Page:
Written by Sarah Wegmueller, Townsend Lab, University of Wisconsin, Madison
In July 2019, thousands of acres of trees in the Chequamegon-Nicolet National Forest blew down in a 100-year storm. Salvage efforts had to start somewhere, but where? District silviculturist John Lampereur desperately needed help mapping the extensive damage, and the normal resources were already overwhelmed. I thought there had to be a better way, given newly available remote sensing data and techniques on the scene.
For years, the most prominent mapping tool was ForWarn, a web-based mapping tool that allows users to locate areas of high change. This is a wonderful system that uses the MODIS satellite data, with new imagery available daily. The trade-off with that timely delivery though, is that the spatial resolution is very course – pixel sizes of 250 meters (about 820.21 ft) It is difficult to draw the precise boundaries that salvage harvests require using only ForWarn’s maps.
The satellite imagery seen on Google Maps is neither widespread nor prevalent. That imagery is costly to collect and is generally not updated frequently. The satellites that collect the imagery often seen in Google Maps or news stories are usually not the same satellites scientists can use for mapping forest disturbances on an operational scale.
Fortunately, the inventory of satellites producing data that can be used has greatly expanded in the past decade. Even better, this has occurred at the same time our computational resources and machine learning modeling skills are improving by leaps and bounds. In short, new doors are open to us that we’re still exploring. Not a moment too soon, either, as climate change drives storms to increase in severity and COVID-19 kept many forestry professionals out of the field for an entire growing season.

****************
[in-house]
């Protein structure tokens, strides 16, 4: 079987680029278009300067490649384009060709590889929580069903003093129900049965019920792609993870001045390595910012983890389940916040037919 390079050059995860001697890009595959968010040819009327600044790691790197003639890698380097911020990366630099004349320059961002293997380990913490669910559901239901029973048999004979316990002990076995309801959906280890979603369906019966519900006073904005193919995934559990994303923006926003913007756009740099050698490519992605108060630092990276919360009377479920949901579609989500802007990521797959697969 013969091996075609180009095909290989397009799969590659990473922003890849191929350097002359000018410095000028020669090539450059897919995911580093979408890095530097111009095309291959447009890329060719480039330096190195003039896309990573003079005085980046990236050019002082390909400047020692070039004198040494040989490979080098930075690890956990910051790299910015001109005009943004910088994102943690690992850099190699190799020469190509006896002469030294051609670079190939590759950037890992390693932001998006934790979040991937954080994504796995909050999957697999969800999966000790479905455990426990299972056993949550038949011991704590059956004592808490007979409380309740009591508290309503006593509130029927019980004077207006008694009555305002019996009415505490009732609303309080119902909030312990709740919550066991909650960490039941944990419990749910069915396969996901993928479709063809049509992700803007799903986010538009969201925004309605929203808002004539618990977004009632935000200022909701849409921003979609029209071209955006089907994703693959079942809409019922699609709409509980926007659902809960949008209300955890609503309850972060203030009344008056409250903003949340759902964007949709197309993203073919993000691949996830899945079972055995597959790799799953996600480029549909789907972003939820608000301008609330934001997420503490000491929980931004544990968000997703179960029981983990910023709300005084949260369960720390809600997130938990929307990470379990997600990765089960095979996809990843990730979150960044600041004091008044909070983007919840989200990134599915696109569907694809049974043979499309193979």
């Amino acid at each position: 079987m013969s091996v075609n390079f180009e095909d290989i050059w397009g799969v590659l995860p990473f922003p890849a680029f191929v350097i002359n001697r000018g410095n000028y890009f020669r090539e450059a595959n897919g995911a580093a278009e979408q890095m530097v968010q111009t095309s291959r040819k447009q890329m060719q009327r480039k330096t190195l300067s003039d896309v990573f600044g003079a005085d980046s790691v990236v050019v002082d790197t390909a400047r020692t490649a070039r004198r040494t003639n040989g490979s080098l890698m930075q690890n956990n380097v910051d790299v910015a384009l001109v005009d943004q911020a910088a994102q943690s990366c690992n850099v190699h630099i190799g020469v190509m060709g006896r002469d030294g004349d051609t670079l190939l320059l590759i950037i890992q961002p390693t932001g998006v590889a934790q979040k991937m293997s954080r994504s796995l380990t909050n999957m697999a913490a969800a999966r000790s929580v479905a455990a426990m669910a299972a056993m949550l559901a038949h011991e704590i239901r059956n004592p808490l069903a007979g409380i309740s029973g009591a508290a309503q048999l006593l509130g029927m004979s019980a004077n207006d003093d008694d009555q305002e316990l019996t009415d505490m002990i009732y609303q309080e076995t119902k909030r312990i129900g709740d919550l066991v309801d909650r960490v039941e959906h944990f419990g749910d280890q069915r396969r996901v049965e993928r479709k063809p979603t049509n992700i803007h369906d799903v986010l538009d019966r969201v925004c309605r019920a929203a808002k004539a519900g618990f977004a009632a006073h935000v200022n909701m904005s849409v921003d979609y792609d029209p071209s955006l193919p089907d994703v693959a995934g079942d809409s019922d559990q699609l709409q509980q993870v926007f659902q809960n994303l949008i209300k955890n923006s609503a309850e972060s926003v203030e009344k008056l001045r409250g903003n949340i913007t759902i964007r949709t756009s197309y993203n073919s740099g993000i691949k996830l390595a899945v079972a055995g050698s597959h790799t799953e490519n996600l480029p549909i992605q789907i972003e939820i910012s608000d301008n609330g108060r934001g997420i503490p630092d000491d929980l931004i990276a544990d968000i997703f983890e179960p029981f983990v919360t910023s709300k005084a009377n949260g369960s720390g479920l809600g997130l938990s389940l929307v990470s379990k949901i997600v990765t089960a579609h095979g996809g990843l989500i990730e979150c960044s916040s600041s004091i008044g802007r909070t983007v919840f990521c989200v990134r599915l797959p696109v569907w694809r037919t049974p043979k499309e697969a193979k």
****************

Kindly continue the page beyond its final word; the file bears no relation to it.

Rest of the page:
Watching John struggle galvanized me to create a system capable of mapping severe damage using satellite imagery with a spatial resolution of 3 to 10-meter pixels, data that only became available in 2016. I call this system Astrape and it has since been used to map tornados, wildfires, hurricane damage, and spongy moth defoliation. But it was not the only system created in response to such a need. Concurrently, HiForm was also developed to map severe disturbances and uses the Google Earth Engine platform. Other systems would follow, including at least two systems that use NAIP imagery with a resolution of less than 1 meter and that can map things like oak wilt and emerald ash borer mortality (TCH, and TreeCAP, pending publication).
Many of the systems from this new cohort are available to use now, but the word is still getting out about their existence. To be clear, none of these new tools are meant to replace professionals on the ground. However, they greatly reduce the mapping struggles like those John faced and highlight the areas where forestry professionals may want to focus their limited time. In other words, they are “force multipliers.” And they will only get better.
My research applications explore continued improvements and accessibility of these tools. Astrape is also mentioned in the Guild’s spring 2023 Forest Steward magazine (coming soon), and later this year I intend to share more. I hope that it is useful for the Guild community and other stewards creatively working to keep up with novel and challenging times.